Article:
Frederick Documentarians Recount Seldom-Told Story From the Path to World War II that Saved More Than 1,000 Lives From the Holocaust
On the eve of World War II, a small group of men sought refuge from the tropical heat of the Philippines by routinely organizing a poker game in the Manila Hotel, one of the few buildings in the country that boasted air conditioning. But these weren’t ordinary men and their ostensibly friendly game of cards actually involved the highest of stakes.
Seated at the table were U.S. Army Col. Dwight D. Eisenhower, a noted card shark who would become Allied commander during the war and later president of the United States; Philippine President Manuel Quezon; U.S. High Commissioner to the Philippines Paul McNutt; and one of the Frieder brothers, five Jewish businessmen from Cincinnati who took turns living in Manila to oversee the family cigar business. Yes, this wasn’t your neighborhood poker game.
Somewhere, amid the cigar smoke, between the raises and folds, and over McNutt’s monogrammed mother-ofpearl poker chips, the players assembled a daring and intricate international plan of rescue and resettlement that required their special talents in saving 1,300 Jews from certain death in Nazi concentration camps.
The story of the plan hatched over poker is being told in a new documentary called Rescue in the Philippines: Refuge from the Holocaust, produced by Frederick’s 3 Roads Communications. The one-hour film—which its producers describe as Argo meets Casa Blanca—features archival footage and photographs, and interviews that include Holocaust survivors rescued by the operation. It began airing on PBS stations nationwide during the past month.
“We thought this was a perfect example of people who stepped up and did the right thing, even when it wasn’t in their best interest to do so,” says Russ Hodge, president and executive producer of 3 Roads. His wife, Cynthia Scott, chief executive officer of 3 Roads, explains, “It’s about people who did the right thing—actually taking action instead of just talking about it.”
Hodge and Scott didn’t know about the Philippines story until 2005, when a longtime friend introduced them to Frank Ephraim, who wrote the book Escape to Manila: From Nazi Tyranny to Japanese Terror, which told the story about the pre-war plan to rescue the Jews. “I said at the time, ‘Wow, that would make a great documentary’,” Hodge recalls.
The book not only revealed an oftoverlooked chapter of history, it stirred interest in the matter among survivors and their families. And while many children and grandchildren of the Frieders had heard the tales about the plan through the years, they weren’t certain where history ended and folklore began. “They grew up with some of these stories, but they never really knew about [the entire operation] until the book came out,” Scott says.
Despite the renewed interest, by the time 3 Roads began production of the documentary in 2011, something fascinating was revealed: For many of the survivors, their filmed interviews with the producers was the first time they had ever talked about their incredible journey from Nazi Germany to the Philippines and eventually the United States. “They didn’t like to talk about it,” Scott says. “They felt like nobody wanted to hear about it.”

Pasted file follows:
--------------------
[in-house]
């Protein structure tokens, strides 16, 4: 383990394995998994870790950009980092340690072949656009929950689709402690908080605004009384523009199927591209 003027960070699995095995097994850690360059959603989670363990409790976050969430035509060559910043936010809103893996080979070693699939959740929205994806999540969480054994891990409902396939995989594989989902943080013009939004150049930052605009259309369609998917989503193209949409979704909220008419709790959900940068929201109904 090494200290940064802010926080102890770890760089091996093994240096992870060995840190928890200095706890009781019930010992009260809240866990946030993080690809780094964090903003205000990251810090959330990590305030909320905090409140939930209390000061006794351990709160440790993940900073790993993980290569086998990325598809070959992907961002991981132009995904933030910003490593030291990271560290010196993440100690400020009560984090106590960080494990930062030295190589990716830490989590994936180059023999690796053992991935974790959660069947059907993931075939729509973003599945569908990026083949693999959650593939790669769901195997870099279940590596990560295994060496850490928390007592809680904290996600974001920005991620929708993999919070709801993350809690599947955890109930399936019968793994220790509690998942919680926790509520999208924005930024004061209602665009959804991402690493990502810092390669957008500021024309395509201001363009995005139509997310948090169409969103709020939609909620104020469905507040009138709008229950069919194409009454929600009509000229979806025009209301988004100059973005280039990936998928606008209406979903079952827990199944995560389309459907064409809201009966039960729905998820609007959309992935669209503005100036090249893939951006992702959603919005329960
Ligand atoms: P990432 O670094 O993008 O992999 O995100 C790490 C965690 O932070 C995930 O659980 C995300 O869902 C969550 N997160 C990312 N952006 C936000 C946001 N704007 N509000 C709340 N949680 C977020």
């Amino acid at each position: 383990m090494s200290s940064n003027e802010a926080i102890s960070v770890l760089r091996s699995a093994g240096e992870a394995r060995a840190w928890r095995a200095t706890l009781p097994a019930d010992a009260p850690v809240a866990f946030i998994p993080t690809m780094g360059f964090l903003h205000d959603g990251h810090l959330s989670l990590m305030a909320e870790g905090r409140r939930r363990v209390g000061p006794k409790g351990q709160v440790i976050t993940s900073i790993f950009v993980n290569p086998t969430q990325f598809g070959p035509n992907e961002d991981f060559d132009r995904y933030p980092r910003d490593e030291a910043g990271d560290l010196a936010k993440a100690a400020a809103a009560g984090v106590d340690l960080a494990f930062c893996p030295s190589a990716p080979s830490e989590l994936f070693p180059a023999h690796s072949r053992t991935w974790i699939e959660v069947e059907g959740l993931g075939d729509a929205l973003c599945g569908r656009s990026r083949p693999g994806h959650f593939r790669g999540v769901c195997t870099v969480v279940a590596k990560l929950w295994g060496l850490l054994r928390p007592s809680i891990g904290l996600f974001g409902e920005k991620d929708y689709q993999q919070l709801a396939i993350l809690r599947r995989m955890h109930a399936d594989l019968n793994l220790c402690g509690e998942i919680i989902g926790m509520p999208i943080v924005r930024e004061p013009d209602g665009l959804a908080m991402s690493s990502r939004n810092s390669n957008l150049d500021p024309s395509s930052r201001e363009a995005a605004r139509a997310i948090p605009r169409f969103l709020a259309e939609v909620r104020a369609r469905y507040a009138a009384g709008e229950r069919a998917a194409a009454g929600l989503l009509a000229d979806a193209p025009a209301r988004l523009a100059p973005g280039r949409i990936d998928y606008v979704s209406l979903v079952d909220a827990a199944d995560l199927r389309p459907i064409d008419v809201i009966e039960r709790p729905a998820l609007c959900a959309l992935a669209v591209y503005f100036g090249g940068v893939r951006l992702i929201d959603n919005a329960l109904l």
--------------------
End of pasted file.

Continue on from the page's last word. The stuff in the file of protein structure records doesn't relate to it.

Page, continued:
For Hodge, conducting the interviews was a challenge at first, having to coax the survivors to unlock a memory that covered the spectrum of emotions. But once they opened up, it became a cathartic exercise. “A lot of them said after [the interview] that it was like a therapy session,” he says. “It was the first time many of them spoke about this for 70 years.”
The men who put together the plan in Manila formed an unlikely alliance, coming from different backgrounds and serving different interests. But they had a common enjoyment of poker, and they shared something else: a concern that the growing Nazi influence in Europe in the late 1930s was persecuting and endangering Jews.
So they put together a plan that was complex and as difficult as drawing a straight flush: The Frieder brothers would recruit German Jews to work in their cigar factory; McNutt, the former governor of Indiana, would use his political savvy to slash the red tape required for the refugees to receive work visas; Quezon would provide the critical support of the Philippine government; and Eisenhower would use his mastery in organization and strategy—that he would display during the war—to make many of the pieces work together.
And the plan required each man to navigate his own political and cultural minefield, often risking their own careers in the process— be it the political static and regulations to get the visas, raising the hundreds of thousands of dollars to fund the operation, and even overcoming anti-Semitic sentiments in the United States and elsewhere. “What’s nice about this is they were all men of character,” Hodge says.
While the plan was successful in saving 1,300 lives, President Quezon had a more ambitious goal of resettling tens of thousands more Jews, possibly as many as a million, in his country. But the operation was truncated by the war, as the Japanese army invaded the Philippines in late 1941, forcing out the Americans, including the Frieders. The subsequent three years of occupation resulted in brutal treatment by the Japanese, an especially cruel fate for the refugees who escaped the horrors of Europe. “We had gone from the frying pan into the fire,” Lotte Hershfield, a German refugee, says in the documentary.
Still, Hodge sees a great lesson in the story—that people of courage and wisdom can overcome perceived differences to help others, even over a game of poker. And in a world that still struggles with intolerance and injustice, that lesson remains profound.
“We still think it has a ton of relevance in today’s world,” he says.